Warmth radiates from the surface of my skin, fed by a fire stoked deep in my belly,

Like the molten core cradled in the planet’s center.

I allow myself to breathe gently, as air is invited into my lungs,

Then surrendered again into the wind.

Time slows down, the space between—

Movements, heartbeats, breaths, thoughts—

Stretches out as I float into the ether.

Ode to the moon upon waking

I sat with the moon last night and she shared her secrets with me

She said she feels like her emotions are constantly changing, they ebb and flow, pulled in all different directions

I said, yes I get that way too

She said she doesn’t always feel complete, sometimes it seems like no one can even see her, and people only pay attention to her when she’s happy and bright

I said, same here

She said she gets lonely, feels isolated sometimes, and it seems like forever since a man caressed her skin

I said, tell me about it sister

But, she said, I have noticed, over these many years, that even through the darkest times, eventually the sun shines on my face again

True, I said

And no matter what happens on the surface, the world keeps turning, she said

I’ve noticed that too, I said

And I enjoy seeing people smile at me, I like making people happy, she said

Me too, I said

I sat with the moon last night, turns out we have more in common that I thought

An Invisible Illness

“But you don’t look depressed…you’re so cheerful…I bet you never get upset…it’s hard to imagine you having a bad day…easy for you to say, you’re always happy…”

I’ve heard many variations of these well-intentioned statements. They don’t bother me much anymore, and I know people mean them as compliments, but there are times when they feel like a knife in my heart. “If only they knew. What is wrong with me? How can I be such a happy person most of the time, yet still succumb to crippling sadness so severe it puts me in bed for days, even weeks? Shouldn’t I be able to prevent this by now?” After many years of research, therapy, yoga, meditation, and self-inquiry, I’ve not so much arrived at an answer as I have become better at accepting the reality: I am a happy, optimistic person who sometimes experiences depression.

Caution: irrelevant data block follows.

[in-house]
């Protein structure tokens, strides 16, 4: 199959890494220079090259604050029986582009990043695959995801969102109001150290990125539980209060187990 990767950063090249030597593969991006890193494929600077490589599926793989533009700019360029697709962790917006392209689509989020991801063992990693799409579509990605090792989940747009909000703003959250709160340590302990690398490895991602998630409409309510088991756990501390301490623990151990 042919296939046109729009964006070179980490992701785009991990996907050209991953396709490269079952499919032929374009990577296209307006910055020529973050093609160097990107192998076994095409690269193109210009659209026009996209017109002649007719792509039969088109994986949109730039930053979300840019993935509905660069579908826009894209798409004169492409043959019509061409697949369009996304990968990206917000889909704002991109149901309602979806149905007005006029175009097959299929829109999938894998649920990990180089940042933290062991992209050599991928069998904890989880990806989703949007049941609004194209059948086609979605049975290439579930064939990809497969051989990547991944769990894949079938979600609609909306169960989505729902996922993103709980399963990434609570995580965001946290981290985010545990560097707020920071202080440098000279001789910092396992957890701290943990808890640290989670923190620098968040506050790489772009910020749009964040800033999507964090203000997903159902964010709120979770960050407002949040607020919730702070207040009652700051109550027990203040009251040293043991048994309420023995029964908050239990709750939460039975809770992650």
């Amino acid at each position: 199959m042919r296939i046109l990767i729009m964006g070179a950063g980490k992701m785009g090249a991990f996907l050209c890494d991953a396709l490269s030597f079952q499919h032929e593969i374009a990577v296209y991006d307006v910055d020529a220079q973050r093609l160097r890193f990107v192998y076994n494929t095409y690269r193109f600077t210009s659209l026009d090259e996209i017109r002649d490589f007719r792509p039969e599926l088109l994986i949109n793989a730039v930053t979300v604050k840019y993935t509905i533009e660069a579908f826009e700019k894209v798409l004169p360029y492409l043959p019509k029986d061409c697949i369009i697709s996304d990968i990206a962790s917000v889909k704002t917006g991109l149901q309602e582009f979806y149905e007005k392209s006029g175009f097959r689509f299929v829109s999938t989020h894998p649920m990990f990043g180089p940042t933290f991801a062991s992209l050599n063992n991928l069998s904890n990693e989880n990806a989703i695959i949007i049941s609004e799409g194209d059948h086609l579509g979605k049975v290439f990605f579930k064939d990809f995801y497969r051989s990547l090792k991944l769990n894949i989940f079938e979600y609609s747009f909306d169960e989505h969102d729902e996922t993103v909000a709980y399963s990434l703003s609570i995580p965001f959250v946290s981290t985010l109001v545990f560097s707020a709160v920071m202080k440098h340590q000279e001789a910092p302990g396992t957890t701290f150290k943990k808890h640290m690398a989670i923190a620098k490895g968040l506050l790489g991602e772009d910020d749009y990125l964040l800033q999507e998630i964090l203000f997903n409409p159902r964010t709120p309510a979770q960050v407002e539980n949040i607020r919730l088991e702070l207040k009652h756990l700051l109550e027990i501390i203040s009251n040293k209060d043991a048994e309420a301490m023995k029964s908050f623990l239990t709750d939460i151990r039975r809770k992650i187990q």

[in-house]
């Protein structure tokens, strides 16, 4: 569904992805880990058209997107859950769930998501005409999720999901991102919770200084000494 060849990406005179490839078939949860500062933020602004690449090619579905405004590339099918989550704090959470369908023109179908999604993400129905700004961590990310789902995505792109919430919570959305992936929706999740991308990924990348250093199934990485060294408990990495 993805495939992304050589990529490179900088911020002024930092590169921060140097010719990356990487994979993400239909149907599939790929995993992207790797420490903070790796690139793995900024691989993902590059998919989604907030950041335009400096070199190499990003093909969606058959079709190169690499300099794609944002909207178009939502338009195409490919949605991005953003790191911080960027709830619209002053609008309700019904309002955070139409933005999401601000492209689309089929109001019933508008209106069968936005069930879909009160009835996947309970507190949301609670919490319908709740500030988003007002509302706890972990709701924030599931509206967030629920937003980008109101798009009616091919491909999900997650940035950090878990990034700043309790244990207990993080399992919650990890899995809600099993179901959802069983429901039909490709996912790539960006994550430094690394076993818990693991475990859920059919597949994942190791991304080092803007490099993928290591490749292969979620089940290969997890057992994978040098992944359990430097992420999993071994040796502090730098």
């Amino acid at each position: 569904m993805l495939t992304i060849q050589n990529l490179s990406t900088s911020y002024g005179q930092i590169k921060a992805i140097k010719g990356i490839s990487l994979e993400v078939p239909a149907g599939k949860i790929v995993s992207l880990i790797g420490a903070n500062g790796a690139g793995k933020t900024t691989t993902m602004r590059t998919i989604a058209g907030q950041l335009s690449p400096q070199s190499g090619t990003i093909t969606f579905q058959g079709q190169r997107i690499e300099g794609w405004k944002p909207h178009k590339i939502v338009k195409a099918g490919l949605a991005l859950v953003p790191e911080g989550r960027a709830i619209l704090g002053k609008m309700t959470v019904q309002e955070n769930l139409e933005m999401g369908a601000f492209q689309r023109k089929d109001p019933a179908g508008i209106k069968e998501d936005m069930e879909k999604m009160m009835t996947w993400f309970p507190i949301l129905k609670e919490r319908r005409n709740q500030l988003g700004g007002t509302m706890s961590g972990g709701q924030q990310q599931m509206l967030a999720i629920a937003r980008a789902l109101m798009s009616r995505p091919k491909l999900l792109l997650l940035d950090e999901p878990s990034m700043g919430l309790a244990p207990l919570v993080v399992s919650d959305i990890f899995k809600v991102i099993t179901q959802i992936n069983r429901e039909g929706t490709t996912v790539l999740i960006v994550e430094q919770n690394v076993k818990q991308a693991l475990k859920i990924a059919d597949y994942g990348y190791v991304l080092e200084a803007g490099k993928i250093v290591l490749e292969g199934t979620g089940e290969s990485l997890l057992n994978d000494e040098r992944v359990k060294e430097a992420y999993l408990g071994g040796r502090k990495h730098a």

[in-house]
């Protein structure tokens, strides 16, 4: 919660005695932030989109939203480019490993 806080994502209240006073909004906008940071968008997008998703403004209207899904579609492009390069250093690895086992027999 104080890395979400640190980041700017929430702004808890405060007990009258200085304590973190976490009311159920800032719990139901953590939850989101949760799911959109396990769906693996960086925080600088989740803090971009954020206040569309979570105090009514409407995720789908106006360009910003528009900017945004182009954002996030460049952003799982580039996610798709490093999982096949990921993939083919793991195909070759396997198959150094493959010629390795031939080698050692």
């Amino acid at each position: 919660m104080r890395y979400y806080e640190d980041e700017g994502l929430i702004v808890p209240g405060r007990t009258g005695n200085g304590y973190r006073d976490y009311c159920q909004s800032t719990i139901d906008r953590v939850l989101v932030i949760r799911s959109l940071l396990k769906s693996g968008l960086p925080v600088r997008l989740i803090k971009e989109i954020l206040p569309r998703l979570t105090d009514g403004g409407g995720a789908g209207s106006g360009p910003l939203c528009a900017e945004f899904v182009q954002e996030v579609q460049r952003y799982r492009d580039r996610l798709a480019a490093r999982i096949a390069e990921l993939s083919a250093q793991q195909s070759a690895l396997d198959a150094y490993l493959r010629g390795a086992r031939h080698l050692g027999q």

I think there are many misunderstandings out there about what depression is. It’s not the same as being in a bad mood, having a negative attitude, being a pessimistic person, feeling sad from time to time, or getting discouraged by the inevitable challenges of life. Depression is a mental illness with physical components that is a mixture of nature and nurture. There are biological factors such as genetics, hormones, and neuro-chemistry; mental and emotional factors such as stress, negative thought patterns, sensitivity; and also circumstantial factors such as traumatic events, loss, or abuse. Science doesn’t fully understand it yet, but there has been much more study about it over the last few decades. Often people who have not experienced depression don’t understand why those who do can’t “just get over it” or “shake it off” or even one I sometimes say myself, “choose happiness.” If I’m just in a shitty mood over something small or I catch myself in a negative thought pattern, I can certainly turn it around through gratitude or affirmations or meditation. I’m not saying that these practices can’t be helpful to someone with depression also, there are many things you can do to help manage the symptoms of depression. The key word is manage, depression can’t always be prevented or snapped out of so easily.

Think of depression as a latent virus that lives in some people, similar to a cold sore. Just like a cold sore, the potential is always there, even if the evidence isn’t on the surface. You can do some things to help prevent an outbreak, but you can’t necessarily prevent one from ever happening again. And once an outbreak happens, it takes some time to heal. There are no quick fixes.

Similarly, depression can stay dormant for months or even years, then suddenly get triggered to express itself. Eating a healthy balanced diet, getting exercise and fresh air, talking about your problems with trusted friends, going to regular therapy sessions, practicing yoga and meditation–these things all help to manage depression. But sometimes these aren’t enough. Sometimes a major stressor comes along, like a death, divorce, job loss, or trauma. Sometimes brain chemistry gets a bit off, or hormone levels fluctuate. Sometimes people even fall into cyclical patterns of depression with no specific trigger. Whatever the cause, the once latent disease now manifests in the body and mind as a full blown episode.

Once that switch gets flipped and I’m in the midst of a depression, the catch is I don’t have the energy to do the things that I know would help me get out of the depression. It’s not just mental energy or will power that is lacking. There are actual physical symptoms that can affect motor coordination, muscle strength, sleep patterns, and appetite among other things. It simply feels impossible to get up, function, and be around people, even to do fun things that I typically enjoy. It’s hard for anyone, and especially as a yoga teacher it’s very easy to beat myself up for not being the perfect example of health and happiness, which only adds to the stress and frustration.